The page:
Jack Sillin, 17, has offered his popular weather blog for free, but now hopes his followers will come up with $35 a month – total – so he can buy pizza or put gas in the car for a ski trip while he’s at Cornell University.

In a few weeks, 17-year-old amateur meteorologist Jack Sillin will leave a lot of things behind – his hometown of Yarmouth, his high school, the coastal byways of his native Maine. But if all goes to plan, he’ll be able to keep his lifelong passion for predicting the weather.

Though the recent high school graduate is headed nearly 500 miles west to Cornell University in Ithaca, New York, he hopes to continue providing some of Maine and New Hampshire’s most accurate weather forecasts, which have garnered attention from national outlets, like the Weather Channel, and local buffs alike. But, with a college workload to worry about, he’s no longer willing to do it completely for free.

“Textbooks are expensive, man,” he said.

Still, the subsidy he’s hoping for is far from astronomical. Sillin is asking his followers to put together $35 a month among them – yes, that’s total – and he’ll keep getting up at the crack of dawn.

“If a few folks each pitch in a few bucks, and continuing to post means having enough spare change to buy my friends and I pizza on a Friday night, or put gas in the car to get to the ski mountain on a Saturday? That’s a trade-off I’d be happy to make,” he wrote on his blog Thursday morning. In less than a day, he’d met his goal.

The teen forecaster’s popularity has skyrocketed within the past three years. In 2015, the then-13-year-old had accumulated nearly 1,000 blog subscribers and over 870 Twitter followers. Now, Sillin’s numbers have quadrupled, boasting more than 4,000 subscribers and nearly 3,600 Twitter fans.

Sillin credits his following, in part, to an appearance on the Weather Channel, as well as a large local following on Twitter. Though he just turned 17, Sillin remembers a time when Twitter acquaintances would address him as “sir,” assuming the forecasting expertise was coming from someone much older than he was. Once he became better known, however, people began to call him “kid.”

In 2015, when Jack Sillin was 13, he said that writing his daily weather blog was “a pretty solid routine.”

Justine Beaudoin, who owns a landscaping company out of Windham, met Sillin on Twitter and has stayed friends with him throughout the years. “I rely on him a lot,” she said. “He’s helped prepare me for family weddings at my house, with my landscaping business – and with no hype. He tells it like it is.”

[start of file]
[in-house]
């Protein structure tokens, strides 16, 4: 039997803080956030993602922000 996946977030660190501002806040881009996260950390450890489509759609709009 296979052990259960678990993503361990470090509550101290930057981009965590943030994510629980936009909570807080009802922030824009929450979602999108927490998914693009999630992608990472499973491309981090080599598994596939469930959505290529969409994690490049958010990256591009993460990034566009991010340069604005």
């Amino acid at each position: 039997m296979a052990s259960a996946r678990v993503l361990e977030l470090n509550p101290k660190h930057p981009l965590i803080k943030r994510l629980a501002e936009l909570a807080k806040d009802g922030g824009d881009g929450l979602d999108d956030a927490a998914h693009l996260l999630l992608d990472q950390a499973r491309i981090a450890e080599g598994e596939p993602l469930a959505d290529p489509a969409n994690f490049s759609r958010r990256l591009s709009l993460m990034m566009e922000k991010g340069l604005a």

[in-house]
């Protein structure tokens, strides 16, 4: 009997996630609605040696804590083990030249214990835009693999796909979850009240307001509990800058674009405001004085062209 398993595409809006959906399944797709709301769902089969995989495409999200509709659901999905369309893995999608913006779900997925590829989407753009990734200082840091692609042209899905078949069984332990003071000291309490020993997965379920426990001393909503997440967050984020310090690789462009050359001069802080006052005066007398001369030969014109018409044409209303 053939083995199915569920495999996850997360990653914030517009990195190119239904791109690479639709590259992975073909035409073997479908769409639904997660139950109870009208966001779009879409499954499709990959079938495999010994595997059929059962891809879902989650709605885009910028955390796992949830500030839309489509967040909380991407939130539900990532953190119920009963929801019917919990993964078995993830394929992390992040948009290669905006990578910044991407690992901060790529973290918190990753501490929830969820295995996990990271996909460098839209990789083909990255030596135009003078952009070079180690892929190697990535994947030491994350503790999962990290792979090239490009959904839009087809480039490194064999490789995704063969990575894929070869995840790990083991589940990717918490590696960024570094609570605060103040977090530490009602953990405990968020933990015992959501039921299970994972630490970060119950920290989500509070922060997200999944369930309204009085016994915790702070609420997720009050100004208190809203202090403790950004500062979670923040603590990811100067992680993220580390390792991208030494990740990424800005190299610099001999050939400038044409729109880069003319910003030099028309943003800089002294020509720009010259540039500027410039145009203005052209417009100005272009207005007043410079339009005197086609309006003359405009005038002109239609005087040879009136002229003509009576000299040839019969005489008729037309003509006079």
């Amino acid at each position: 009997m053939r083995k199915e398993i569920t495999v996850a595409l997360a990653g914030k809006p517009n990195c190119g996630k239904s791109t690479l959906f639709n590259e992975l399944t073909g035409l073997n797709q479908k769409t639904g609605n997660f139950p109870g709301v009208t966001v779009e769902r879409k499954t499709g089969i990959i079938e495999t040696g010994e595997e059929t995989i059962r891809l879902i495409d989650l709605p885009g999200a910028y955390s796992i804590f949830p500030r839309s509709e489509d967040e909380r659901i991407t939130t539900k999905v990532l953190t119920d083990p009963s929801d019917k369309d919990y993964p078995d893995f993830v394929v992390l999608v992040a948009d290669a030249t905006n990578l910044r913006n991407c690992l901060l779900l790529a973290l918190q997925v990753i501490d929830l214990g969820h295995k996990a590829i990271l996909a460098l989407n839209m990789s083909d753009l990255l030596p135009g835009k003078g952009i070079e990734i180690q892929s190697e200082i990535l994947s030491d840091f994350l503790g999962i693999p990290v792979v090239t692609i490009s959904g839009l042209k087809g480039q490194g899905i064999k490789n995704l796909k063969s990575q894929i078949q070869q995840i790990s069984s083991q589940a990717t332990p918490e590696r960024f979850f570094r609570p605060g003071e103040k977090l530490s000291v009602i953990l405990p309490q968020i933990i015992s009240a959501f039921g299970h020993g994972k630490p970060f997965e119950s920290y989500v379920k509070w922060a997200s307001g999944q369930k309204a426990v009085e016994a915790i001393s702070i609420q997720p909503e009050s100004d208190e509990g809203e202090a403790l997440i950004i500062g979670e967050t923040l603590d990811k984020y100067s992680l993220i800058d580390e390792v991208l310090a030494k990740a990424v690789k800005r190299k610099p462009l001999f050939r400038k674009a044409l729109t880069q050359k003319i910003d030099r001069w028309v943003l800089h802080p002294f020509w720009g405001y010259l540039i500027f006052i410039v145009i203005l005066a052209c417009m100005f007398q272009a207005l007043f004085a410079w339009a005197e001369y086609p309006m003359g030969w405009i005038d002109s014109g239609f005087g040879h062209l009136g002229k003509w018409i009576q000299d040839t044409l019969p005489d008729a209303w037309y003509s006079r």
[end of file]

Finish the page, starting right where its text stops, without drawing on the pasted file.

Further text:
Sillin now works part-time at Weather.us, a Switzerland-based startup focused on weather data solutions for businesses and individuals. There, he forecasts all over the nation, from California wildfires to Florida hurricanes.

Before the summer, Sillin had no plans to keep up with his forecasting, which focuses on western Maine and New Hampshire. But after receiving an influx of messages from local supporters, he began to rethink his decision.

“I got message after message of people saying, ‘Hey, if you don’t continue it after next year, that’s going to be something that we’re really sad to see go.’ So this is clearly bringing value to people, and people enjoy it and are getting a lot of use out of it, so if I’m bringing that value to them, it would be worth exploring a possible way to see if I can convert some of that value into pocket change for college.”

Chris Carleton, who owns and operates Allspeed, a ski and bike shop on Marginal Way, has been following Sillin’s weather forecasts for about four years. Carleton said he would definitely be willing to “throw a few dollars Jack’s way” if it meant that he would continue forecasting while in college.

Carleton has come to rely on Sillin’s forecasting abilities, calling him one of the more accurate and open forecasters he has encountered. Carleton’s business focuses on backcountry skiing, and he says Sillin is very knowledgeable about ski conditions.

Carleton said he and Sillin communicated via Twitter, and that Sillin would almost always respond to queries Carleton posted.

“The cool thing about Jack was he was very precise, ” Carleton said. “But he would own up to it if he got things wrong.”

Carleton predicts that Sillin will continue to provide weather forecasts to his loyal followers despite the demands placed on him by an Ivy League school.

“Jack is so passionate and so much of a weather geek. He’s not going to stop,” Carleton said.

As an atmospheric science major at Cornell, Sillin hopes to continue a career in meteorology, though not as a weatherman. Instead, he wants to be on the forefront of unlocking the atmosphere’s mysteries, working to advance the sciences behind the scenes. “For now, I’m keeping my doors open,” he said.

His favorite part?

“It’s always changing. Every day is a new challenge. Even with the most stagnant weather patterns, like we’ve had in the past couple of weeks, there’s always something new to challenge me as a forecaster, as a person and as a scientist,” he said. “There’s no shortage of opportunities for Mother Nature to put me in my place.”

But, as far his morning routine, his fans are hoping it stays the same: waking up at 5 a.m., plopping into his chair and surveying his four weather monitors for the digital landscape to change.

Staff Writer Dennis Hoey contributed to this report.

Surya Milner can be contacted at:

[email protected]

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